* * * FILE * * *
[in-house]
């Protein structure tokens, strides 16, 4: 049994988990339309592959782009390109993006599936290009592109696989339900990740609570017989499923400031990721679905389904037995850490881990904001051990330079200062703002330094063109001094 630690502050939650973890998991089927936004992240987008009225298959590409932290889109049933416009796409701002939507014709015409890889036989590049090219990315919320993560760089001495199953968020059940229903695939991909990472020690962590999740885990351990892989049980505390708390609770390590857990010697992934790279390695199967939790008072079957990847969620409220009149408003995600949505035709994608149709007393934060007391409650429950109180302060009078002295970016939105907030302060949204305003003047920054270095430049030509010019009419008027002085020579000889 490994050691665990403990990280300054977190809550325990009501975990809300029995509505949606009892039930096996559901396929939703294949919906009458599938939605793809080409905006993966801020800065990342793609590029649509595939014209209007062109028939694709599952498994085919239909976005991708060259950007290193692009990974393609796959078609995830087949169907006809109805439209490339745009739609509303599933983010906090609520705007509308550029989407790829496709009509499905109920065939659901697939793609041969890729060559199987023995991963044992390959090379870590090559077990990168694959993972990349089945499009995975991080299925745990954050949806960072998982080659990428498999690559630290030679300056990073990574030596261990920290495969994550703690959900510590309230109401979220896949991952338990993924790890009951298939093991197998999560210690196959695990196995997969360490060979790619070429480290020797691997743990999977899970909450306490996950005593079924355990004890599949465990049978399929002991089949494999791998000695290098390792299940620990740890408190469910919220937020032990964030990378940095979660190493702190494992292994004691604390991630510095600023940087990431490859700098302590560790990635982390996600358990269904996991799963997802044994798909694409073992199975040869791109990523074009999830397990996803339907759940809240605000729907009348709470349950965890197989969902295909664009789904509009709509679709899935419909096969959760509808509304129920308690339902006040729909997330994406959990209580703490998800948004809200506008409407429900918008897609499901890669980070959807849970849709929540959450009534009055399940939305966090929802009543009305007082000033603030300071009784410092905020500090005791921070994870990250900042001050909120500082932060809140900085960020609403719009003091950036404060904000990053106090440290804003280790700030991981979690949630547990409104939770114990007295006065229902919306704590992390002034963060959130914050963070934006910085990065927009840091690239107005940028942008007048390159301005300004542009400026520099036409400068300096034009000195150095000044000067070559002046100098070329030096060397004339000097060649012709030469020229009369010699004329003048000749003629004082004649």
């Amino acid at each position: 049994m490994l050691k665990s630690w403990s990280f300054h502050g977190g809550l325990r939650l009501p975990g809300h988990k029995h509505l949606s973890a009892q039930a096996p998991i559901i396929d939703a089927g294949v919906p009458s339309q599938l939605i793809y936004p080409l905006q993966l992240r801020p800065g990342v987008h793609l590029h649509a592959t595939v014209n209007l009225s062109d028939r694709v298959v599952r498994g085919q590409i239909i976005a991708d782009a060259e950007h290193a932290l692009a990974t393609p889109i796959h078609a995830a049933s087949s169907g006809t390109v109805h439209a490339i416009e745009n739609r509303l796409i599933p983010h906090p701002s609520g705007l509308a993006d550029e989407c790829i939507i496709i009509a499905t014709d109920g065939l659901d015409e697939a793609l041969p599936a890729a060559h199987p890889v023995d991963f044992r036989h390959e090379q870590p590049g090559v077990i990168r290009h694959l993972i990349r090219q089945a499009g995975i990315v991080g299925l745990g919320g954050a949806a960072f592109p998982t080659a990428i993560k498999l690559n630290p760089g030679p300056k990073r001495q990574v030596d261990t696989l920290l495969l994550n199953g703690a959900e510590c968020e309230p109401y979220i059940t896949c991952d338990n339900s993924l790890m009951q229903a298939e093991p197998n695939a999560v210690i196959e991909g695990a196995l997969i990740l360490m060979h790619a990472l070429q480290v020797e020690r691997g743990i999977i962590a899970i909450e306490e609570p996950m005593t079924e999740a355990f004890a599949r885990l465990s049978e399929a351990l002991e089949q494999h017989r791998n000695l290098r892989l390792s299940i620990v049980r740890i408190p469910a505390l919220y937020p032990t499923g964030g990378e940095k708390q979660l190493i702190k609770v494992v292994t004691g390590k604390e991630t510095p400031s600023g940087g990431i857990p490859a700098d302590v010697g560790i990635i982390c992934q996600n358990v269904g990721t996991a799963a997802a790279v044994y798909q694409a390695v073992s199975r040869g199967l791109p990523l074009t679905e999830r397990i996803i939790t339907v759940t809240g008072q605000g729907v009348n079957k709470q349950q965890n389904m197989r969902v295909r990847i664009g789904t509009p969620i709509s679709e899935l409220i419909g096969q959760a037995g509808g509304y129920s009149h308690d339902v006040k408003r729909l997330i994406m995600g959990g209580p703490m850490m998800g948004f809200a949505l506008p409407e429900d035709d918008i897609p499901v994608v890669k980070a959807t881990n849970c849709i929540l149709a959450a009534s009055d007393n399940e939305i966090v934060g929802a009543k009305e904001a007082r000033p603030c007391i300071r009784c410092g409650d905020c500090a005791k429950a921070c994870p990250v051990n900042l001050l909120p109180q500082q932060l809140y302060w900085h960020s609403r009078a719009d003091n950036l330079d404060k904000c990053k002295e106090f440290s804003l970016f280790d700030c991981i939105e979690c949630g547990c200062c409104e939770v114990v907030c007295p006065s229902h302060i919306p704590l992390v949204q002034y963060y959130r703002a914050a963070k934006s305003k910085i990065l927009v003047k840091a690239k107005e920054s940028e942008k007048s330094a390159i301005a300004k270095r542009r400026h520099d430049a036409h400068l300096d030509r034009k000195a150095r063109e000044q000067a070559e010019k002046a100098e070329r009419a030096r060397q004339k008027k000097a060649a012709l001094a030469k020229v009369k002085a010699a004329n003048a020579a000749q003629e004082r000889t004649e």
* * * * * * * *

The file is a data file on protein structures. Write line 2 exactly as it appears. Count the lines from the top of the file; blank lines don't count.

């Protein structure tokens, strides 16, 4: 049994988990339309592959782009390109993006599936290009592109696989339900990740609570017989499923400031990721679905389904037995850490881990904001051990330079200062703002330094063109001094 630690502050939650973890998991089927936004992240987008009225298959590409932290889109049933416009796409701002939507014709015409890889036989590049090219990315919320993560760089001495199953968020059940229903695939991909990472020690962590999740885990351990892989049980505390708390609770390590857990010697992934790279390695199967939790008072079957990847969620409220009149408003995600949505035709994608149709007393934060007391409650429950109180302060009078002295970016939105907030302060949204305003003047920054270095430049030509010019009419008027002085020579000889 490994050691665990403990990280300054977190809550325990009501975990809300029995509505949606009892039930096996559901396929939703294949919906009458599938939605793809080409905006993966801020800065990342793609590029649509595939014209209007062109028939694709599952498994085919239909976005991708060259950007290193692009990974393609796959078609995830087949169907006809109805439209490339745009739609509303599933983010906090609520705007509308550029989407790829496709009509499905109920065939659901697939793609041969890729060559199987023995991963044992390959090379870590090559077990990168694959993972990349089945499009995975991080299925745990954050949806960072998982080659990428498999690559630290030679300056990073990574030596261990920290495969994550703690959900510590309230109401979220896949991952338990993924790890009951298939093991197998999560210690196959695990196995997969360490060979790619070429480290020797691997743990999977899970909450306490996950005593079924355990004890599949465990049978399929002991089949494999791998000695290098390792299940620990740890408190469910919220937020032990964030990378940095979660190493702190494992292994004691604390991630510095600023940087990431490859700098302590560790990635982390996600358990269904996991799963997802044994798909694409073992199975040869791109990523074009999830397990996803339907759940809240605000729907009348709470349950965890197989969902295909664009789904509009709509679709899935419909096969959760509808509304129920308690339902006040729909997330994406959990209580703490998800948004809200506008409407429900918008897609499901890669980070959807849970849709929540959450009534009055399940939305966090929802009543009305007082000033603030300071009784410092905020500090005791921070994870990250900042001050909120500082932060809140900085960020609403719009003091950036404060904000990053106090440290804003280790700030991981979690949630547990409104939770114990007295006065229902919306704590992390002034963060959130914050963070934006910085990065927009840091690239107005940028942008007048390159301005300004542009400026520099036409400068300096034009000195150095000044000067070559002046100098070329030096060397004339000097060649012709030469020229009369010699004329003048000749003629004082004649």